The Essex Inn on the Adirondack Coast has operated since c. 1810, when Essex was a thriving town on the shores of vibrant Lake Champlain. Once the expressway between Montreal and New York City, the Lake was the scene of battles fought by Gentleman Johnny Burgoyne, Ethan Allen and Benedict Arnold that forged our country's independence.
The historic Essex Inn is almost as old as the town itself. As the town began its largest period of growth in the early Nineteenth Century, the Inn was a social hub for merchants, travelers, and residents alike.
In the 1820’s Essex was the busiest seaport on the Lake. Through it funneled timber, iron, cattle and hides. At one time there were more than 10 inns in the community, serving drovers, lumberman and lakers.
Like many other buildings in the hamlet, the Inn was built in stages. The first structure was erected c. 1810 in Federal style with a five-bay façade and triangular gable roofs ends on both sides of the building, unlike the later front-facing Greek revival gable. Around 1829, another similar framed building was added to the north side of the Inn. This structure was later moved down Main Street and today it is the current town hall.
Circa 1835, a Greek revival colonnade was added to the front of the building, and the 11 wooden columns that supported the two stories gave the building the look of a Greek temple.
No railing existed on the bottom porch of the inn until safety regulations were mandated in the 20th Century. Shortly thereafter a matching railing was created on the upper porch.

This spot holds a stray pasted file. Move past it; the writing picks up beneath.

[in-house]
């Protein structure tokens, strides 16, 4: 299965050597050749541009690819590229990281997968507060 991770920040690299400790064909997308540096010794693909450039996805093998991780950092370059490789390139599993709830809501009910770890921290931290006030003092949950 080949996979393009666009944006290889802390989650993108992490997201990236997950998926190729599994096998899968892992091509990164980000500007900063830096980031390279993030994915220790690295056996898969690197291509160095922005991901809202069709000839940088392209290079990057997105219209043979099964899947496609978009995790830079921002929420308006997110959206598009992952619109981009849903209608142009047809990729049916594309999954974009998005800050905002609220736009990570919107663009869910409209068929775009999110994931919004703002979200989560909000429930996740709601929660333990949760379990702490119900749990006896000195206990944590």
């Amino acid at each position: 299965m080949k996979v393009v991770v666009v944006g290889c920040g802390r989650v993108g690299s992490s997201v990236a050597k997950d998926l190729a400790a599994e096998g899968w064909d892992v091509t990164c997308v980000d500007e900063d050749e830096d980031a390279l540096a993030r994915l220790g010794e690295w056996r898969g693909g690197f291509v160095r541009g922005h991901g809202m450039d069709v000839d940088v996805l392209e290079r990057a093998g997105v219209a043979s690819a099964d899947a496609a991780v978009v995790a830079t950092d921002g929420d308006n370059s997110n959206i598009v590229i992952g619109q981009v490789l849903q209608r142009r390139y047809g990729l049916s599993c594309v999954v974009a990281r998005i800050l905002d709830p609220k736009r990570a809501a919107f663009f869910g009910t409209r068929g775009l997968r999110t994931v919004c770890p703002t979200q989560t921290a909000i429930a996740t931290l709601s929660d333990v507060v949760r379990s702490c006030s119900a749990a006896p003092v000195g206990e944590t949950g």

According to local historian Morris Glenn, the Essex Inn was a hotbead of espionage in the War of 1812. “Spies and military people using the Essex ferry would hang out at the Inn trying to find intelligence,” Glenn said. At that time, local militiaman Delavan Delance owned the inn and regularly housed troops there.
Under various names, including North Hotel, Essex Inn and more, the current Essex Inn is the longest-lived guesthouse/tavern in the town, having operated continuously from the early lake port days until today, except for a 50-year period in the 20th Century when the building was used as a private home.
In the spring of 2010, Rick and Karen Dalton purchased the Essex Inn and immediately began a top-to-bottom renovation with new electrical, heating and plumbing systems, total refurbishment of sleeping rooms, and the creation of a state-of-the art commercial kitchen. In March of 2015, a major addition began that will add two additional suites on the second floor in the northwest corner of the Inn, along with a redesign and overhaul of the landscaping in the courtyard. Today the Inn offers 21st Century comfort and amenities in a charming 19th Century setting.
Nestled in the foothills of the Adirondacks along the shores of the sixth largest body of fresh water in the United States sits Essex, New York. Often called New York's most historic hamlet, Essex contains one of the most intact collections of pre-Civil War architecture in America. Located near the widest part of Lake Champlain, south of the Four Brothers Islands and north of the Split Rock Lighthouse, the community is served by year-round ferry service from Charlotte, Vermont, 15 miles south of Burlington.